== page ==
• andrewfez Says:

          Weren’t the German solar kits like $8K for a 4kW system?

          I bet you could give every American (man, woman and child) a 3000 cycle 24kWh capacity battery for the cost of the Iraq War. Or if you wanted 30% emissions to go away, 1/3 of the cost of the Iraq War. Or if you did it over 5 years 1/15th of the cost per year. And i bet if there was a guarantee every man, woman, and child were to get a battery the economy of scale would eat into that price even further.

          Incidentally in 1990 the cost of treating diabetes was 4.4 (or 44; can’t remember) billion dollars. By 2025 the cost will have risen to 300 billion dollars, and if you factor in costs of missed work, &c., we’re talking 500 billion. Almost the cost of the current defense budget will be going to treat diabetes by 2025. Further, doctors have a problem: people don’t like to take medicine for their diabetes. You can give a poor person free Medicaid medication for diabetes and its nebulous morbidities, equivalent to 5 to $10K per year, and they won’t take it (or they’ll just take it every other day or here and there). They know they’ll live longer and have a better long term quality of life but in the short term they still won’t take it. This adds billions to the cost of healthcare.

          Welp, I had a point but I’m too tired to pay it out properly so I’ll just hit send – ha, ha!

        • Our phase out of coal does not completely rely on gas. Part of it depends on wind and the PTC.

    • rayduray Says:


      I completely agree with your assessment. Welcome to the world of the empty gesture as political kabuki for the terminally naive.

      I find America to be increasingly ironic. The last time I recall actual leadership from the White House on a pressing environmental issue was when the doddering, demented Ronald Reagan, a man liberals love to hate, actually got out the way and let the White House help lead on the Montreal Protocol eliminating the threat of CFCs to the ozone layer.

  4. It’s not enough, but we have to start somewhere.

    • rayduray Says:

      Re: “It’s not enough, but we have to start somewhere.


      I’ve been watching this debate since the first Clean Air Act passed in 1970. We are not at the start, we are four decades into this debate. Of course Monday’s announcement is not enough. And that was the point of this exercise. The chasm between Obama’s rhetoric and his actions grows ever wider.

      What will eventually do in the fossil fuel industry will be the mere economics of the game. Americans have no will to do the morally correct thing or “save the planet” or give a darn about future generations. But if they can get something for less, then we’ve got a winner. And solar is finally coming into range to compete with coal and natural gas. As has been the case with industrial scale wind generation for several years now.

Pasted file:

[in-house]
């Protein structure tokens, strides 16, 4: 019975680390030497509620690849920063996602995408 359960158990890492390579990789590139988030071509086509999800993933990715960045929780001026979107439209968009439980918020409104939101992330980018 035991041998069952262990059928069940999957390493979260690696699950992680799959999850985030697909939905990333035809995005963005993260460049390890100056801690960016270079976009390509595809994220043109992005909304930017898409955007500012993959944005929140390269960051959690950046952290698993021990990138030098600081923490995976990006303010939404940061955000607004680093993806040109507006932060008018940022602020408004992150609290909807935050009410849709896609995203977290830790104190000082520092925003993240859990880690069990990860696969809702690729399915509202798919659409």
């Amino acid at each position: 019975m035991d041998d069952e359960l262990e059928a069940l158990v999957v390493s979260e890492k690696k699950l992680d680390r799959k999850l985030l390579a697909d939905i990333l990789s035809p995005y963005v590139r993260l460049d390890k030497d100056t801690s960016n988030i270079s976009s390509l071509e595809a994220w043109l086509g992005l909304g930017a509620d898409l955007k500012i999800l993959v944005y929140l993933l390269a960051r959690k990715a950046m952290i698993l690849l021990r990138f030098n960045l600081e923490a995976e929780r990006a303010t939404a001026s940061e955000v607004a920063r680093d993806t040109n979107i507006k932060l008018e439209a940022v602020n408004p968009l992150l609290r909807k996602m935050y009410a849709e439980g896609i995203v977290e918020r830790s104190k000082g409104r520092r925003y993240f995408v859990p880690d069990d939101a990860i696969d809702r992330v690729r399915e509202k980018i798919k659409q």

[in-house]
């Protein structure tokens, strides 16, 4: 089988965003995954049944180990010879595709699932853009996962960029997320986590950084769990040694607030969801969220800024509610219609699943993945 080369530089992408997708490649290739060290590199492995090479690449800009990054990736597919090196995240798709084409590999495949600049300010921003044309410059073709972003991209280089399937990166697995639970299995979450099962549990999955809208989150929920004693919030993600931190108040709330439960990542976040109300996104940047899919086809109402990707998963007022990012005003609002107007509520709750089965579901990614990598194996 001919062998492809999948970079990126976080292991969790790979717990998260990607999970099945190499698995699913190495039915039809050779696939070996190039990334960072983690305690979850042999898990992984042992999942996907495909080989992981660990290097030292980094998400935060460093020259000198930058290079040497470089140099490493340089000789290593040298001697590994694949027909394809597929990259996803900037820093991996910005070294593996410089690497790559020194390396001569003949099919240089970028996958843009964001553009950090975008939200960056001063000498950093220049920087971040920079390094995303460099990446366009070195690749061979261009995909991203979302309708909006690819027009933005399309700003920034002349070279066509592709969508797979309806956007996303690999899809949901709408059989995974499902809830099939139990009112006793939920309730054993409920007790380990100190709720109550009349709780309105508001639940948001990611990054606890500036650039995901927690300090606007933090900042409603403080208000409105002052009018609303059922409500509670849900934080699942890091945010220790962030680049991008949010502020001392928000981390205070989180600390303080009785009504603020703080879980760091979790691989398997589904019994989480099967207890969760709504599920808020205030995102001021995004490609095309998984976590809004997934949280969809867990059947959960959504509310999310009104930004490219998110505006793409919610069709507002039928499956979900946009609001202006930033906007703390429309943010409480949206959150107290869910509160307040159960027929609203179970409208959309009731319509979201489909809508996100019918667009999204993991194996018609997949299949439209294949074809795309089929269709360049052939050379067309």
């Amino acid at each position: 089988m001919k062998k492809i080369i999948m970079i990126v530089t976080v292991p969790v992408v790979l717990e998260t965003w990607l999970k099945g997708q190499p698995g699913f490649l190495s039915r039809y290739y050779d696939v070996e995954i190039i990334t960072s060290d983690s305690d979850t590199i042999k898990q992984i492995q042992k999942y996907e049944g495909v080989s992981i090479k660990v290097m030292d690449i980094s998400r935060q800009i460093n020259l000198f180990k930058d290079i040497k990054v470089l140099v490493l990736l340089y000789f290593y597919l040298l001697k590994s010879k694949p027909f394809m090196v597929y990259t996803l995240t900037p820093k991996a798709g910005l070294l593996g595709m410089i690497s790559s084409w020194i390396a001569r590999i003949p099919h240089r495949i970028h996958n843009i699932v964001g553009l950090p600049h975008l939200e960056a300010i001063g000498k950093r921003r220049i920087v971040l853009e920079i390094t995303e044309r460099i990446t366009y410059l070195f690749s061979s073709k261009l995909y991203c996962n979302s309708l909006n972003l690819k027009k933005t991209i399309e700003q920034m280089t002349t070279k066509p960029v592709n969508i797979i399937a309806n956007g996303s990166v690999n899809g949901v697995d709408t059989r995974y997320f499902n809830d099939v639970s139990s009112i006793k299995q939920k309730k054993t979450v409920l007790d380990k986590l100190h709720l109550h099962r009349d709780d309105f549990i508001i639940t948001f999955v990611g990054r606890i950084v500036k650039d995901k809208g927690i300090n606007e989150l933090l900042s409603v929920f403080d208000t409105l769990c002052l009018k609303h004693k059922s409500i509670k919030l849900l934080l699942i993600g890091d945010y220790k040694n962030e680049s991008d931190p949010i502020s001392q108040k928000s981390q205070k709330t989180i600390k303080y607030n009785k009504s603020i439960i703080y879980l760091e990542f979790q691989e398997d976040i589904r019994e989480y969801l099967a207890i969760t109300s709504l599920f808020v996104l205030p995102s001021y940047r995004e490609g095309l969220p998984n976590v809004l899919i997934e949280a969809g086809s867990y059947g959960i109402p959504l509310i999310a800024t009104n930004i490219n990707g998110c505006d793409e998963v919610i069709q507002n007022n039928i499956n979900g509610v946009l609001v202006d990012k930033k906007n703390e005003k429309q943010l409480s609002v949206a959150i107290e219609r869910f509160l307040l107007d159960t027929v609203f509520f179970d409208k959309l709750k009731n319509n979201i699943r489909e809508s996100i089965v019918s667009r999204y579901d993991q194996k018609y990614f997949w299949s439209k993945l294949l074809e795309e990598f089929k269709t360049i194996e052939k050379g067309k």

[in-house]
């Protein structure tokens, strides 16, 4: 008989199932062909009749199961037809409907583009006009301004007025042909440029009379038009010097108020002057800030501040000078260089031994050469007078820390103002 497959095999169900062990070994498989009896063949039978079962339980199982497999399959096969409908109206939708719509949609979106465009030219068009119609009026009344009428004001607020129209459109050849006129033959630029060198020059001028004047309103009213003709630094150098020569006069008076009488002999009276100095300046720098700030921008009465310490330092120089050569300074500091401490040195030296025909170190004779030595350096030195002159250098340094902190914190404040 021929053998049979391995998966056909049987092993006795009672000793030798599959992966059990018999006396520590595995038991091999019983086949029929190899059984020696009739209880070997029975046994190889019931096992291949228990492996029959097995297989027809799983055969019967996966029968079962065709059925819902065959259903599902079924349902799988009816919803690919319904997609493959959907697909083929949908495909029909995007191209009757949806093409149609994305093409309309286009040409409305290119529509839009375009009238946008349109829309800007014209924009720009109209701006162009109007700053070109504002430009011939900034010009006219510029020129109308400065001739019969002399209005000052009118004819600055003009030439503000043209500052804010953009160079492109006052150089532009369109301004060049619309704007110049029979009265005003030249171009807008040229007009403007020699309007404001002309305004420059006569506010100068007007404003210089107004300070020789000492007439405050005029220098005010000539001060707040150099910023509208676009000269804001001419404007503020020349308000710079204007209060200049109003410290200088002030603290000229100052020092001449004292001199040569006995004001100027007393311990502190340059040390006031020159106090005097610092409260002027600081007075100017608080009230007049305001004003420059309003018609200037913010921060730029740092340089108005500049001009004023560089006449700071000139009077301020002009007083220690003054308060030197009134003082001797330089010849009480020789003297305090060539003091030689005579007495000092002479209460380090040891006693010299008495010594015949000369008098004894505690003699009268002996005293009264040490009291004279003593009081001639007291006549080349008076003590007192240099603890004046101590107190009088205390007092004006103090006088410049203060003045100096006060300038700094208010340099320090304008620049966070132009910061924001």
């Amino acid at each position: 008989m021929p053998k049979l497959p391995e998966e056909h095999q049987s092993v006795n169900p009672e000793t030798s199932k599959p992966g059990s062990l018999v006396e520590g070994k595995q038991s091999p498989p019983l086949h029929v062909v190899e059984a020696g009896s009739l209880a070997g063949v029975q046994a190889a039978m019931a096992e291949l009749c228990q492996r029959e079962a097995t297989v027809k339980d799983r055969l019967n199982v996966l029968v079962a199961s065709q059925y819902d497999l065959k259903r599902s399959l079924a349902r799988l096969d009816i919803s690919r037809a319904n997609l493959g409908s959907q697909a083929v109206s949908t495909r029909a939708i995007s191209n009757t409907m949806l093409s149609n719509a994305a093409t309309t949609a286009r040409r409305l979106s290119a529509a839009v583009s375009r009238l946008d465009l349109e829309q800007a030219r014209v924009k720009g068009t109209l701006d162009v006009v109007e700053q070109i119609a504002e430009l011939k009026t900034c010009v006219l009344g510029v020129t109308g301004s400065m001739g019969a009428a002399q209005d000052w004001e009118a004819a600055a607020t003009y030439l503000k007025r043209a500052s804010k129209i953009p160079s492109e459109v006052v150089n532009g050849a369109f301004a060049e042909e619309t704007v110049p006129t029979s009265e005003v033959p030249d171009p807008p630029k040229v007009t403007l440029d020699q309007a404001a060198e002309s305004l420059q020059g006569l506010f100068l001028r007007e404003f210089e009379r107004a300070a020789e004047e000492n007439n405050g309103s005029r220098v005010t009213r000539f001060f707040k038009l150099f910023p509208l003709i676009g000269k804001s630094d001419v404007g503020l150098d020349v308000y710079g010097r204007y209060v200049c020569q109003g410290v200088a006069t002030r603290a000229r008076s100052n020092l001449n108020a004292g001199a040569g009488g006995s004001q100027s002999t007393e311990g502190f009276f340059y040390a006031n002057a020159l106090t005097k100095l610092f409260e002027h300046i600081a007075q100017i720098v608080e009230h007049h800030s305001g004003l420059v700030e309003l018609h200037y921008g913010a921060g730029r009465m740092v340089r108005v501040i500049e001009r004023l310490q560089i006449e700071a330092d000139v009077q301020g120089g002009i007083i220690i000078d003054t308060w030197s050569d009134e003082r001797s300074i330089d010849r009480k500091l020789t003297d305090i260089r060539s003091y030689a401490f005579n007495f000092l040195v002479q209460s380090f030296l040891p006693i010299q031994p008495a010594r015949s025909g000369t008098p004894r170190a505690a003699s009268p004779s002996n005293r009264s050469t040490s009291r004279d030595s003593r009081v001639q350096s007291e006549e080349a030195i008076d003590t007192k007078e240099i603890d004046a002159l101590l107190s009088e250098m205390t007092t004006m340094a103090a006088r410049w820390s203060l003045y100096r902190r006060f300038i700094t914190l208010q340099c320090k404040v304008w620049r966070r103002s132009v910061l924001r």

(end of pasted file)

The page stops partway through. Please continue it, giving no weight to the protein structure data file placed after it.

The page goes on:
Just think cheap and you will understand America perfectly well. 🙂

  5. rayduray Says:

    For the terminally pollyannish, this is an antidote I highly recommend:

    Quote: “WASHINGTON—Announcing one of the broadest reforms to the nation’s energy policy in decades, the Environmental Protection Agency introduced sweeping new regulations Monday that will require all power plants to find 30 percent more loopholes by the year 2030. “By setting this strict regulatory standard, we are ensuring that the operators of fossil-fuel power plants take proactive steps to uncover and exploit even more technicalities and exemptions in the federal code in the coming decades,” said EPA administrator Gina McCarthy, who pointed to strict loophole quotas that will force electrical utilities to pursue more efficient ways of bypassing rules,….”

    I like the way comedienne Lily Tomlin put it a few years ago: No matter how cynical I get, it’s hard to keep up.”

  6. Gingerbaker Says:

    What a bunch of cynics you all are! Please realize that this legislation is NOT just feel-good theater – it will save actual lives.

    By year 2200, instead of 6, 247, 480, 333 people dying from global warming, we can shave at least 300 – 500 people off of that figure. You can’t put a price on the value of human lives, gentlemen.

  7. rayduray Says:

    Re: “You can’t put a price on the value of human lives, gentlemen.”

    500 lives by 2200? Sign me up for that plan!

  8. Pay attention to what matters. Sure measured results today in the real world matter. But don’t let cynicism blind you to the significance of symbolism. It’s the bell weather of change. America has lacked leadership on energy for a long time and ignored the emergence of Germany in that role. And Germany’s leap of faith has yielded great bounty. No sooner does the US announce carbon restrictions, China announces theirs a day later.
    I am saying, yes the damage is real. And the more there is, the greater the response. Limits to growth have consequences. What we don’t know is how much the choices will be made like the ant or the grasshopper. So far it’s the grasshopper.
    It’s choice, not technology that determines our fate.

  9. […] 2014/06/03: PSinclair: Defending the New Carbon Plan, Incoming Fire from Both Sides […]